In 1847, Poe's wife, Virginia, died of tuberculosis. Poe began to drink more and became more out of control and even took opium. Poe wrote the famous poem "Annabel Lee" ("That the wind came out of the cloud by night, Chilling and killing my Annabel Lee.") for Virginia. In the year, 1848 Poe was going mad and attempted suicide. A year later Poe was due to marry the rich Sarah Shelton. On the day of their wedding, October 3, 1849, Edgar Allan Poe was found drunk, lying in the gutter outside a tavern in Baltimore and was taken unconscious to the hospital, says Church Hospital, the hospital Edgar was taken to. Four days later, Edgar Allan Poe, penniless and tortured genius, died on October 7, 1849 at 40 years of age. Every year since 1949 (the 100th anniversary of Edgar Allan Poe's death), there’s been a tale that a mysterious person comes to Poe's grave and leaves 3 roses and a bottle of cognac on Poe's birthday.


One of his most famous reviews was of Theodore S. Fay's novel Norman Leslie, with reviews so devastating that it helped earn Poe the nickname "tomahawk man”. Later in the year, as he finally caught up with his finances, Poe married Virginia Clem (not yet fourteen at the time) and became an editor of the Messenger. In 1837, he resigned from the Messenger, which he had helped transform into one of the country's leading journals.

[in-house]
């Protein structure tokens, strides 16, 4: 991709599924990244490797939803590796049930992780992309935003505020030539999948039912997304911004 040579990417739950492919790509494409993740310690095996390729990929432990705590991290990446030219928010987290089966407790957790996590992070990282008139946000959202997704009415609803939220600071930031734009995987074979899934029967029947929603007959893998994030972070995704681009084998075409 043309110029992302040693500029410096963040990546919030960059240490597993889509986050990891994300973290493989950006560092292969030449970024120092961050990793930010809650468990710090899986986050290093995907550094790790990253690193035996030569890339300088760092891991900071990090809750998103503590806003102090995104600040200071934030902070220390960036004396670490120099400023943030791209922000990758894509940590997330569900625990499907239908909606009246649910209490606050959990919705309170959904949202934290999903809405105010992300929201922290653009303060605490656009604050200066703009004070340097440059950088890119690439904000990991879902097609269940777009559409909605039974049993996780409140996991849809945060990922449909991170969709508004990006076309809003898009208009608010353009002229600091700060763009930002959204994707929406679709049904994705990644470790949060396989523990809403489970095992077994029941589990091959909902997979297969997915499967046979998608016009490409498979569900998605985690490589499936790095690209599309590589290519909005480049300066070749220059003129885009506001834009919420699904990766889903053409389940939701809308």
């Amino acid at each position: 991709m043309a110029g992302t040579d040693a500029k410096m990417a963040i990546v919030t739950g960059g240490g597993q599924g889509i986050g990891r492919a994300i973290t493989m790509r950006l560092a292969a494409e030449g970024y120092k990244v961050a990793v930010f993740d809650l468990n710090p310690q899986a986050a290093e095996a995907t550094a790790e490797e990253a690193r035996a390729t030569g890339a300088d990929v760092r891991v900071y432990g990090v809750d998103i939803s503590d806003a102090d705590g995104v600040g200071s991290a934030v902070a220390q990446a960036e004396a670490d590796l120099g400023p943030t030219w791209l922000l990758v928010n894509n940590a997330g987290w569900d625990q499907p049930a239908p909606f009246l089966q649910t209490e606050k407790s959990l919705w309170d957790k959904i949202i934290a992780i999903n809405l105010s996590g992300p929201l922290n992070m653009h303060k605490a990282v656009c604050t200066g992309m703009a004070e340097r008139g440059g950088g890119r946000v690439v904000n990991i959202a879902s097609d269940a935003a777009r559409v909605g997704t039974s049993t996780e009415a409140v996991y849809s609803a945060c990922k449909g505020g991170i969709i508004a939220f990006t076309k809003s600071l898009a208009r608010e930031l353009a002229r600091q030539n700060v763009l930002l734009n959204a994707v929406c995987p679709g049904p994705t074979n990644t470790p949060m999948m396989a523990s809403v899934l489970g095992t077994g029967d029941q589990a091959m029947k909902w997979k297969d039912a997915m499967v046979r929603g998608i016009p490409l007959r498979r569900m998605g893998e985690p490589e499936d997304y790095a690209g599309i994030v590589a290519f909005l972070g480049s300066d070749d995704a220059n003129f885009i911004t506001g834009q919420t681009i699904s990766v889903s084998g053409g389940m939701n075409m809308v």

Poe struggled financial his whole life. Whenever he got money he would gamble with it and he would get. He is one of the first writers to focus on short stories. He is most famous for his horror stories.

Tragic Death

We may never know how Poe really died. According to the Poe Museum he had a pre-existing condition, possibly a brain tumor, his heart beat was irregular and he could not consume alcohol without “producing insanity”. He was found on the side of a road and when someone saw his he was quickly sent to the hospital. The weird thing is that he wasn’t wearing his own clothes. His final word were “Lord help my poor soul”.